The general hospital, expected to commence in 1835, never opened and the FBS began a temporary hospital again late in 1842, this time in an old warehouse. Harriet’s time, however, was spent caring for her sick husband who died 24 May 1843. After a short visit to Ireland with her four children, Harriet returned to her work in Kingston. In November 1845 the society opened two wards in the hospital building, which had been vacated by the parliament, and Harriet Cartwright’s name headed the list of “visitors” who took responsibility for running the hospital. Its operation became too expensive and time-consuming for the FBS and after 1846 they were assisted by a male volunteer committee until the hospital was incorporated under municipal management in 1849 [see Horatio Yates].
During this time as frequent epidemics, especially the typhus epidemic of 1847, left more widows and orphans in Kingston, the FBS formed the Widows’ and Orphans’ Friends Society. Harriet Cartwright was the secretary, and the society concentrated on providing shelter for unfortunates. A house of industry, opened in 1847 and assisted by city funds after 1852, provided accommodation for widows but not for orphans. The society was reorganized and in 1856 the Orphans’ Home and Widows’ Friend Society, incorporated in 1862, began to concentrate on providing a home for “destitute orphans and homeless children.” In February 1857 the ladies bought a small house, and architect William Coverdale* donated the plans for a dormitory and school building. The “ladies’ school” which had been held at the house of industry from 1848 moved to the home in 1857. The salaries of the teachers were paid by the trustees of the common schools, and 70 orphans and children from destitute families were enrolled.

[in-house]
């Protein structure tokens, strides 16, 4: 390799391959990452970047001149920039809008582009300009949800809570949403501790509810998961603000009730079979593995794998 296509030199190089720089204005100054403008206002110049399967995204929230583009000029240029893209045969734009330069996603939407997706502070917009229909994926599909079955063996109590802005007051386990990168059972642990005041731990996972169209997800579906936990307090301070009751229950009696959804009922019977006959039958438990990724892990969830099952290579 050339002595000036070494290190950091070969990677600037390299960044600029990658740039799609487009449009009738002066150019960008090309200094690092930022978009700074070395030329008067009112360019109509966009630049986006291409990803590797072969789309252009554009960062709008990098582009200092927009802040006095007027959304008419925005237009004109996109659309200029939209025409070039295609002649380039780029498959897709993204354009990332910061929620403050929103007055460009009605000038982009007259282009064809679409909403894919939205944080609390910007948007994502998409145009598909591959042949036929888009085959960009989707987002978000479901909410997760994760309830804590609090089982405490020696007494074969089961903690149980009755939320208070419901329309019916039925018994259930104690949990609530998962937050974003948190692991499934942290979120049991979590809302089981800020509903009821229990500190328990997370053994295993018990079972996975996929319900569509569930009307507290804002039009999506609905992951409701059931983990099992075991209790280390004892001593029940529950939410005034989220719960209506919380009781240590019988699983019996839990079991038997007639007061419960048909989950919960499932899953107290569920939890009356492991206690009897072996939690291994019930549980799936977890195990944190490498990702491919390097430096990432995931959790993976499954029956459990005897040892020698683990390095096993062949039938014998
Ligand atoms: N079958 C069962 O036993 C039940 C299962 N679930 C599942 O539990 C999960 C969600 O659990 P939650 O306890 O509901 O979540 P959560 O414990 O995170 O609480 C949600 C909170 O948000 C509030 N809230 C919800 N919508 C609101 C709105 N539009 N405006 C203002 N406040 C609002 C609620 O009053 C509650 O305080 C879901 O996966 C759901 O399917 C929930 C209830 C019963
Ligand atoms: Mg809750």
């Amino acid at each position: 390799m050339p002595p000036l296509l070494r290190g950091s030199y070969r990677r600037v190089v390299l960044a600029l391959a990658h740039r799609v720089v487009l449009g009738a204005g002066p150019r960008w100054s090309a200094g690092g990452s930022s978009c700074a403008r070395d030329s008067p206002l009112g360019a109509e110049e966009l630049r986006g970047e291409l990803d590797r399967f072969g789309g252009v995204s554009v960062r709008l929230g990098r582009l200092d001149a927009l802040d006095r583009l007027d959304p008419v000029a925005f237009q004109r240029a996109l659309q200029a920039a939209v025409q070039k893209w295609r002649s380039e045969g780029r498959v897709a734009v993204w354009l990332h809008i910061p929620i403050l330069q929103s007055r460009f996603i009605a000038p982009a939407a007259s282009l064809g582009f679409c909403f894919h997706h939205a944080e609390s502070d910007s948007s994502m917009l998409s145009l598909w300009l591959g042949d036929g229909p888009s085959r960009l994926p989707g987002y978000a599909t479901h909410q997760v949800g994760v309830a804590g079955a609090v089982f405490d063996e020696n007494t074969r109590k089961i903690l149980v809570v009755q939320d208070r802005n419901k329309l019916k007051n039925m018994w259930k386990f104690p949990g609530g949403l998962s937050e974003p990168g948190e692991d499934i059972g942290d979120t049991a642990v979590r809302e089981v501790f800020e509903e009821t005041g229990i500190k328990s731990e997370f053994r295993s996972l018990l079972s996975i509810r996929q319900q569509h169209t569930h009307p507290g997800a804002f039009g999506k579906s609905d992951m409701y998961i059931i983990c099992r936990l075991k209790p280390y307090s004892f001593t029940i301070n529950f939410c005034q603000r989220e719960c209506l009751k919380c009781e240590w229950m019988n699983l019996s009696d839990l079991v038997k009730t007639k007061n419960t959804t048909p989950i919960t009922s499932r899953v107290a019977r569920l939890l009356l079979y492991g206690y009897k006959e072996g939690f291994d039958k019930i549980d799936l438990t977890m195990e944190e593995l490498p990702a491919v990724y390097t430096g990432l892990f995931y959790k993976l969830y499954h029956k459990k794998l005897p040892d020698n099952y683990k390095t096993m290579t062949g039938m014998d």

For 31 years Harriet served as corresponding secretary of the Orphans’ Home and Widows’ Friend Society. She sought funds from business and government as well as by personally canvassing homes in the village of Portsmouth, where she had moved after her return from Ireland. She interviewed prospective employers, adoptive parents, and the fathers of abandoned children, and as well investigated apprentice bonds and working conditions of the wards of the FBS. A new orphans’ home was opened in 1863; in her final years Harriet was planning to establish a kindergarten.
As a manager of the FBS Harriet was also involved in the care of women in the provincial penitentiary, which had opened in 1835. Dr James Sampson*, surgeon at the penitentiary and the Cartwrights’ family physician, persuaded her to be one of the first regular visitors to the prison. She was especially troubled by the incarceration of mentally ill women for whom there was no other institution until the Rockwood Asylum was opened in 1856. She also assisted her brother, the Reverend Francis William Dobbs, who was chaplain at the penitentiary after 1875, in organizing Christmas parties for women prisoners.
Harriet Cartwright faced the sorrows of her life, the death of her first son at 14 months and her husband’s death after 11 years of marriage, as “deserved chastisement” to be accepted “with a truly humble heart.” She typified the spirit of Victorian humanitarianism and her obituary in the Daily Whig of Kingston said: “She was a good old lady, full of piety and much given to good work and her reward is certain.”
Canadian Penitentiary Service Museum, Arch. Section (Kingston, Ont.), Kingston Penitentiary, Inspector’s letterbook, 23 April 1835–1 May 1866; Warden’s letterbook, 2 Aug. 1834–8 Sept. 1843. QUA, Cartwright family papers, H. D. Cartwright, letters, 1832–43 (transcripts); House of Industry records; Orphans’ Home and Widows’ Friend Society records. Daily British Whig, 16 May 1887. Daily News (Kingston), 5 Sept. 1856, 20 April 1857. Kingston Spectator, 22 Jan. 1833. M. I. Campbell, 100 years: Orphans Home and Widows Friend Society, 1857–1957 ([Kingston, 1957?]). J. D. Stewart and I. E. Wilson, Heritage Kingston (Kingston, 1973). Margaret Angus, “A gentlewoman in early Kingston,” Historic Kingston, no.24 (1976): 73–85. H. L. Cartwright, “The Cartwrights of Kingston,” Historic Kingston, no.16 (1968): 41–47.